This year also marks the end of the 18-month, E3.9 million, EPJUST project. Implemented to help improve institutional capability around investigating and prosecuting perpetrators of human rights violations, such overseas technical assistance initiatives should be actively encouraged by the government.
By examining the lack of progress in prosecuting the alleged perpetrators and in this and many other cases of human rights violations, CHRP urges the Philippine government to act on its commitment to stopping human rights abuses and help enable the successful prosecution of human rights abusers.
CHRP believes that the 58 killings in Maguindanao in 2009 were an expected outcome of a tacit policy of supporting provincial rulers and granting them immunity from the law – as highlighted by the legacy of killings, torture and abduction that have been documented to have occurred over the course of 20 years at the hands of the Ampatuans.
“The ‘Maguindanao massacre’ was a stark evocation of the culture of impunity around abuses of human rights in the Philippines,” said CHRP chair Mark Dearn. “The lack of progress made in prosecuting the killings is a reminder of the changes needed in the judicial system.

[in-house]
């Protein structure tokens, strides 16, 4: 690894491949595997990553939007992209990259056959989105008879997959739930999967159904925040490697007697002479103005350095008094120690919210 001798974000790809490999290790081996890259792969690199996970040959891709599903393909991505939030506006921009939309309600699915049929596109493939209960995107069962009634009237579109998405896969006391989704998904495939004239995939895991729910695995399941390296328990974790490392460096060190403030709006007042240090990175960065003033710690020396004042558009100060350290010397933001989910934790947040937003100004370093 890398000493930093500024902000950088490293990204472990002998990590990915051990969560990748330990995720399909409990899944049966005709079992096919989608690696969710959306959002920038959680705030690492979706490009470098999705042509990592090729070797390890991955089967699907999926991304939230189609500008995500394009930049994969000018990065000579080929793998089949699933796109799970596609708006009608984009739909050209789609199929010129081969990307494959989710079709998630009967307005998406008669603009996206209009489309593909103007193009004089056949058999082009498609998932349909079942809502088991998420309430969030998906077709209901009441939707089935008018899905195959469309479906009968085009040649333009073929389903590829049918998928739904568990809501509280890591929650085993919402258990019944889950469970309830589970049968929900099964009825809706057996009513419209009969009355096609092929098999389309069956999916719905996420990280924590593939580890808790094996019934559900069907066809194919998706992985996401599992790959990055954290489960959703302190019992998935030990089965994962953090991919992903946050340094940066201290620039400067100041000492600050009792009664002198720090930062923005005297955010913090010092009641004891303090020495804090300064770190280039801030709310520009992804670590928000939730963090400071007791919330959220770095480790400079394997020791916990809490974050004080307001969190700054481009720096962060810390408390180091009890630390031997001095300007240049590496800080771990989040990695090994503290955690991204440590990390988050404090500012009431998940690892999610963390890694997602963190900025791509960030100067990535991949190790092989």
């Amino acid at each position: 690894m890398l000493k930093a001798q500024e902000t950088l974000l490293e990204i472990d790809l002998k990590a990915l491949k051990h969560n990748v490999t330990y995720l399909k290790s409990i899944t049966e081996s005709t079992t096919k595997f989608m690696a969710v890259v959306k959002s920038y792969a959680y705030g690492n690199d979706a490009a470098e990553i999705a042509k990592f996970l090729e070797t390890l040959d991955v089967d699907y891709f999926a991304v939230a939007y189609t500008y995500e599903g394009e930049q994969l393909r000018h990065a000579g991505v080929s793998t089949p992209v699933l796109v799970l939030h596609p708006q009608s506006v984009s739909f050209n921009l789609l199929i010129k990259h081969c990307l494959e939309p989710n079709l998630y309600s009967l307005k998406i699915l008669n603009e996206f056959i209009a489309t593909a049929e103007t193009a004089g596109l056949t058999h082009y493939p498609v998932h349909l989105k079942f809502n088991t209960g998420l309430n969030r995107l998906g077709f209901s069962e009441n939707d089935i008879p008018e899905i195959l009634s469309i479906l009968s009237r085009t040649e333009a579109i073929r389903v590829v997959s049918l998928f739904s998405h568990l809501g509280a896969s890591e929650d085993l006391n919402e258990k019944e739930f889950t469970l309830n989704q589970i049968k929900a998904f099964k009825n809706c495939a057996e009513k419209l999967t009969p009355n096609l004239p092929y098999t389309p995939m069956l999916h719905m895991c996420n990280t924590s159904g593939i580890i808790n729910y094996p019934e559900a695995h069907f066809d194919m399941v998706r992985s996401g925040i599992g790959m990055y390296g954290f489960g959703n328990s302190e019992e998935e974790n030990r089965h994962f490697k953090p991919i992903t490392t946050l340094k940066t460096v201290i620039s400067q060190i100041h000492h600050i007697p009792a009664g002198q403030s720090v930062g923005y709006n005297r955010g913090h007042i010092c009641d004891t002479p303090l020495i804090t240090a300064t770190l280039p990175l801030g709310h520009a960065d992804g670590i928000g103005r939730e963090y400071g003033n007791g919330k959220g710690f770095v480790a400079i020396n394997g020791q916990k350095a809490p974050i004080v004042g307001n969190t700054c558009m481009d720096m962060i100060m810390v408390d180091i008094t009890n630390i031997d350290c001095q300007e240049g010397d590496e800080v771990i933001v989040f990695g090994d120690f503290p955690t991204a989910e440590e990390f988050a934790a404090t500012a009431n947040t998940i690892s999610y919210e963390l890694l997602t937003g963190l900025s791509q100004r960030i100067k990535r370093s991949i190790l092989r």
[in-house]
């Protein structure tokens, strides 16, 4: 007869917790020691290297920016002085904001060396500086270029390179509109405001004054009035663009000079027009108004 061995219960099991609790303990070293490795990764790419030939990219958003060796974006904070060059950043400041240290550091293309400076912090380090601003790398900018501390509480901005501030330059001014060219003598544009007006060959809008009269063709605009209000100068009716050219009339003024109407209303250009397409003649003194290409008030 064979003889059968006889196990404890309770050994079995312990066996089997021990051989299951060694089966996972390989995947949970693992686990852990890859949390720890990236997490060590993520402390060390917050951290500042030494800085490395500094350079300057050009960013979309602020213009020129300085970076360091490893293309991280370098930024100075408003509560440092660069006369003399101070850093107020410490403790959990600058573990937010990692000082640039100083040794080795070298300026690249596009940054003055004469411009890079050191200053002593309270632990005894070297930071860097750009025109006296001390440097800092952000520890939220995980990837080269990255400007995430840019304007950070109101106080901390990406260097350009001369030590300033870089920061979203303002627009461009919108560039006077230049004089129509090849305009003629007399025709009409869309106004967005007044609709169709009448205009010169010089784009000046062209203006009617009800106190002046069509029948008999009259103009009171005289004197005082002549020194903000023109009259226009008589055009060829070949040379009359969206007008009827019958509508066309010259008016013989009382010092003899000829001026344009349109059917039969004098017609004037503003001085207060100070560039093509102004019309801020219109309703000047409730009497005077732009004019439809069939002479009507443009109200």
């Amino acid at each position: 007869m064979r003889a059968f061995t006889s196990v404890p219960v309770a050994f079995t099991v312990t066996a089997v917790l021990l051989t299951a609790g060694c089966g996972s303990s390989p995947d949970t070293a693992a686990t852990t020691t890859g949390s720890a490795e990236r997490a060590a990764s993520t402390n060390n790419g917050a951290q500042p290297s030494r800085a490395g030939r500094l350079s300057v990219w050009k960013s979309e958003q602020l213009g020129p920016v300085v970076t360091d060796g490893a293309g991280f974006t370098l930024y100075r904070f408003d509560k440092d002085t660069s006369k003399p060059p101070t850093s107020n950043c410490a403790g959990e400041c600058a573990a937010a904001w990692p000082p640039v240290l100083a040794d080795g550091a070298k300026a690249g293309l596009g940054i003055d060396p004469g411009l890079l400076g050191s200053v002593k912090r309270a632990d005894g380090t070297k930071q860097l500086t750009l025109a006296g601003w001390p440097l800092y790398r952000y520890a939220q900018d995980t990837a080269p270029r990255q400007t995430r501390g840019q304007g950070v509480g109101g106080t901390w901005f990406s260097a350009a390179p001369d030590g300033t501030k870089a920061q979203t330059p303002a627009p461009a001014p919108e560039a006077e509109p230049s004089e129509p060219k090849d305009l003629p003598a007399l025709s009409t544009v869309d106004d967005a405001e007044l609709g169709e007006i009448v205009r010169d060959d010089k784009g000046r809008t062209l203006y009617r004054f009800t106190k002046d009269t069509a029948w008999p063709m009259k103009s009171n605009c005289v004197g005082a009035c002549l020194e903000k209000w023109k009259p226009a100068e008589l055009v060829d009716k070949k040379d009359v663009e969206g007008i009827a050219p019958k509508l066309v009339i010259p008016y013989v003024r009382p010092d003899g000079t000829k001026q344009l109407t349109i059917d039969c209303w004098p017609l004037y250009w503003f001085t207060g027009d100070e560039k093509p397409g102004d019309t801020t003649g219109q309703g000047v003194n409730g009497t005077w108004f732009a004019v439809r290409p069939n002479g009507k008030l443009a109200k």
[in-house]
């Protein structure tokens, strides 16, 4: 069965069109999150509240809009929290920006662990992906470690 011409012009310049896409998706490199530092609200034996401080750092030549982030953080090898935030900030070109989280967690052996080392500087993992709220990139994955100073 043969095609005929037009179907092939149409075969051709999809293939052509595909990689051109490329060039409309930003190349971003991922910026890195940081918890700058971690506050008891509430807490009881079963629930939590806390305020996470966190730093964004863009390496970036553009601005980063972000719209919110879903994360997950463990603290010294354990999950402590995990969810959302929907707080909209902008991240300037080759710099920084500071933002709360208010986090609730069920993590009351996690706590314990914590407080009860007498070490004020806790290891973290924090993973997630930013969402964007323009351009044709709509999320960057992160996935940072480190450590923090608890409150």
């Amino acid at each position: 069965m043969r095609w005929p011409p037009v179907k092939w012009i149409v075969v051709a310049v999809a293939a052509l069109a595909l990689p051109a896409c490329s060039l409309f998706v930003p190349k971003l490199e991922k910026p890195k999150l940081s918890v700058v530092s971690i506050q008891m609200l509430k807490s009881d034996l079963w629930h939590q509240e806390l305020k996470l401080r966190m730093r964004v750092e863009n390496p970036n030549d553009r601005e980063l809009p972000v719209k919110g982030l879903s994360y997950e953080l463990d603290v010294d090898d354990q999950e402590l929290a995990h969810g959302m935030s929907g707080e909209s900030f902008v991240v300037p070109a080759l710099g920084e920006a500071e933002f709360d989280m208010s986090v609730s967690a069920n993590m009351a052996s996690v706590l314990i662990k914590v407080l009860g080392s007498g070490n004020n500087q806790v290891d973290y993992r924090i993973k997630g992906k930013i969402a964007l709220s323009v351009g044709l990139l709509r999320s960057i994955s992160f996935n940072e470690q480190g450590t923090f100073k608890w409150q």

“Being a democracy goes far beyond holding elections. The Aquino government must act on its promises and initiate the reforms long-needed to create the fair and transparent political and legal systems that will best serve the Philippine people.
“President Aquino must bring an end to the culture of impunity around human rights violations that persists in the Philippines since his election. Perpetrators of such violations must be brought to justice, and the government must work hand-in-hand with the military, police, civil society and the legal establishment to this end.”
November 17, 2011 No Comments